Optimising rankings can be one of the toughest disciplines in digital marketing. The balance of keyword targeting, perfecting meta data, and sourcing quality backlinks can all be extremely draining on both time and resources. So naturally, no one wants to think their website build might be costing them some of their hard work. But quite often, that’s exactly the case. Generally, there are five common website issues that have massive repercussions on a site’s SEO.
1. Broken Links
Broken links are essentially links on a website that don’t lead anywhere. Perhaps a page was retitled ‘Contact Us’ rather than ‘Contact’, and the URL was changed to suit. But in the process, the footer link wasn’t updated to reflect the new URL. Now, the previous ‘/contact’ links lead to nowhere other than an ‘Error 404’ message.
Broken links can be both internal and external. Any links directed to another website that don’t land are still ‘broken’.
From Google’s perspective, this is the sign of a dodgy website.
Google sends ‘Googlebots’ through every website. These bots jump aboard every link they find, riding them to their respective destinations – like a vagabond who catches a different train from Central Station each day, just to see where they all go. And if one single train doesn’t get them where they want to go, Google suddenly has a bad opinion of that website. So naturally, Google is hardly going to enhance the rankings of a website full of dead ends.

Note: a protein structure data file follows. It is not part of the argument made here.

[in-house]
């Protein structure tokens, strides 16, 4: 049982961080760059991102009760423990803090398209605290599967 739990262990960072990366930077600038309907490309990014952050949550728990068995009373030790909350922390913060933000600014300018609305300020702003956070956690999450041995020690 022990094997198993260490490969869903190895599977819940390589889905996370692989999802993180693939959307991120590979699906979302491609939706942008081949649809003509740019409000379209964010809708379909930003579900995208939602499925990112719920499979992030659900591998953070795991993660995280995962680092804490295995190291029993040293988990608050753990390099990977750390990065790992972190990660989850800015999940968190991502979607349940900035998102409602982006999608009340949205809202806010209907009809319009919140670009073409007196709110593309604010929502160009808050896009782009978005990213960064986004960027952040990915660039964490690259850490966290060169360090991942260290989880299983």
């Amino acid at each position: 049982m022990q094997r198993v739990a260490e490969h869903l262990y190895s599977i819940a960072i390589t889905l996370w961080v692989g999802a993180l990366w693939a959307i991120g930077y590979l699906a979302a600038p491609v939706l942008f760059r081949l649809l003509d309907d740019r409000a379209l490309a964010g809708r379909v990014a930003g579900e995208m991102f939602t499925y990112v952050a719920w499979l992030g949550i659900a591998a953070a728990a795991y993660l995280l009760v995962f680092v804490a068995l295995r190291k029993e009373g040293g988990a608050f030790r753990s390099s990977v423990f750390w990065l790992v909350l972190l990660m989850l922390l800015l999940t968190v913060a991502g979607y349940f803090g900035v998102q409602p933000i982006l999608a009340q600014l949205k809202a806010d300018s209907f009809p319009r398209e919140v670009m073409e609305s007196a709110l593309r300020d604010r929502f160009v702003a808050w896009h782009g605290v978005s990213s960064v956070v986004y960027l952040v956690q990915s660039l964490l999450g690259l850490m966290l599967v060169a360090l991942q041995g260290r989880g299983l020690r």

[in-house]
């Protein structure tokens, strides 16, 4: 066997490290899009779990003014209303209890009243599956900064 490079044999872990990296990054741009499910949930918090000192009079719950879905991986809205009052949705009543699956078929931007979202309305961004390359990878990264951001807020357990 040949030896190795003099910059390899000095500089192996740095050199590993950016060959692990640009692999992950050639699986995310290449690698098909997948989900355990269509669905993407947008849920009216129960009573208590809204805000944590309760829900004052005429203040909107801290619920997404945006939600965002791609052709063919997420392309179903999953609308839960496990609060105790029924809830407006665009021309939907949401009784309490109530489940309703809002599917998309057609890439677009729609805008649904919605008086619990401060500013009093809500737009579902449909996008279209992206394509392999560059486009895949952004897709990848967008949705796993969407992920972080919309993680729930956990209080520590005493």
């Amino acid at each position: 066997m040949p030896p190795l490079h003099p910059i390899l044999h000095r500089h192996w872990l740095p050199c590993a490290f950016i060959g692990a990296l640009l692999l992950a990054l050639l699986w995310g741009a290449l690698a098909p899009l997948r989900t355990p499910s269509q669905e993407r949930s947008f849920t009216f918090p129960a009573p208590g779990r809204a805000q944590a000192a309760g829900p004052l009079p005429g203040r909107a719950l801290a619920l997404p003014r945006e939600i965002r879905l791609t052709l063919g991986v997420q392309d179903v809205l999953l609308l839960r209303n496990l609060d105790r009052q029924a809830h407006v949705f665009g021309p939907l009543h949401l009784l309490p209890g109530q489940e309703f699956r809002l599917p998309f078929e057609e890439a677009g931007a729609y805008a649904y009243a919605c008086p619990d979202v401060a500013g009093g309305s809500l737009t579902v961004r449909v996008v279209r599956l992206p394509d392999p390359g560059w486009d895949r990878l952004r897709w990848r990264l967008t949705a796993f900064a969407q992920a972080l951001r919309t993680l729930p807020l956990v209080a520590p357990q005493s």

If the website is too large to consistently check manually for broken links, it may be worth investing in a backlink checking tool such as Ahrefs. It scans websites as Google would and provides a complete “outgoing broken link” report, making websites’ broken links easy to repair.
The free (but less user-friendly) alternative would be a free Chrome plug-in such as Check My Links. Simply open the plug-in on each individual page and it will flag the links on that specific page that are broken. So if a website consists of 10 or less pages, the free alternative will more than suffice.
2. Orphan Pages
Any page that exists on a website, but has absolutely no links or directs to it, is deemed as an orphan page. The key to these pages is that they’re found by Google, but a crawler such as Botify won’t find them.
There are classically 2 kinds of orphan pages – the expected and the unexpected. The expected orphans typically come from:
- Pages linked externally – Particular landing pages that are linked externally are viewed as ‘orphans’, but naturally, have a strong place in the site’s digital performance.
- Ex-errors – Perhaps Google crawled and reported a few errors that were recently corrected –it’s certainly not a smudge on a site’s reputation.
- Expired pages – If pages with a short-term life are left as orphans, it’s not particularly bad for SEO. Just ensure that not too many pages are left orphaned, or invest in rotating pages a little more effectively.
Otherwise, there are countless error-related reasons why orphan pages might exist.
Similarly, there are two separate reasons why orphan pages might be harming the site’s SEO. Firstly, if they aren’t internally linked, those pages will struggle to rank. Any investment in having that page and its content rank can be completely undermined if the site is orphaned.
On the other hand, orphan sites also consume more of the site’s ‘crawl budget’. The crawl budget allocated to any site is Google’s amalgamation of:
- The site’s crawl rate limit – How much Google can crawl without occupying too much of the server.
- Google’s crawl demand – How much Google wants to crawl the website, perhaps because of popularity or ‘freshness’ of content.